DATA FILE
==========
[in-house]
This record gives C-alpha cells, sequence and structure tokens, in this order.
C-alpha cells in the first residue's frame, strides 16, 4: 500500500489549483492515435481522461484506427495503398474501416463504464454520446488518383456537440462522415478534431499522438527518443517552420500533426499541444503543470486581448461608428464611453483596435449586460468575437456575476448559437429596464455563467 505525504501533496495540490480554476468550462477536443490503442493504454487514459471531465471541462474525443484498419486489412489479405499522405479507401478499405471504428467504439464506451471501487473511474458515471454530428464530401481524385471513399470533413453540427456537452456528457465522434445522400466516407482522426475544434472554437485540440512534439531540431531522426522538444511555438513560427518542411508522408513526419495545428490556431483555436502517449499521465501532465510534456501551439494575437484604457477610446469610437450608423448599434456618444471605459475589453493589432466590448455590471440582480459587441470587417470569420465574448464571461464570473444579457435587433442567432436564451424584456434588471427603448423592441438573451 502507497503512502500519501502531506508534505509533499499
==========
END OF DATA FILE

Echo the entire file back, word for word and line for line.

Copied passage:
[in-house]
This record gives C-alpha cells, sequence and structure tokens, in this order.
C-alpha cells in the first residue's frame, strides 16, 4: 500500500489549483492515435481522461484506427495503398474501416463504464454520446488518383456537440462522415478534431499522438527518443517552420500533426499541444503543470486581448461608428464611453483596435449586460468575437456575476448559437429596464455563467 505525504501533496495540490480554476468550462477536443490503442493504454487514459471531465471541462474525443484498419486489412489479405499522405479507401478499405471504428467504439464506451471501487473511474458515471454530428464530401481524385471513399470533413453540427456537452456528457465522434445522400466516407482522426475544434472554437485540440512534439531540431531522426522538444511555438513560427518542411508522408513526419495545428490556431483555436502517449499521465501532465510534456501551439494575437484604457477610446469610437450608423448599434456618444471605459475589453493589432466590448455590471440582480459587441470587417470569420465574448464571461464570473444579457435587433442567432436564451424584456434588471427603448423592441438573451 502507497503512502500519501502531506508534505509533499499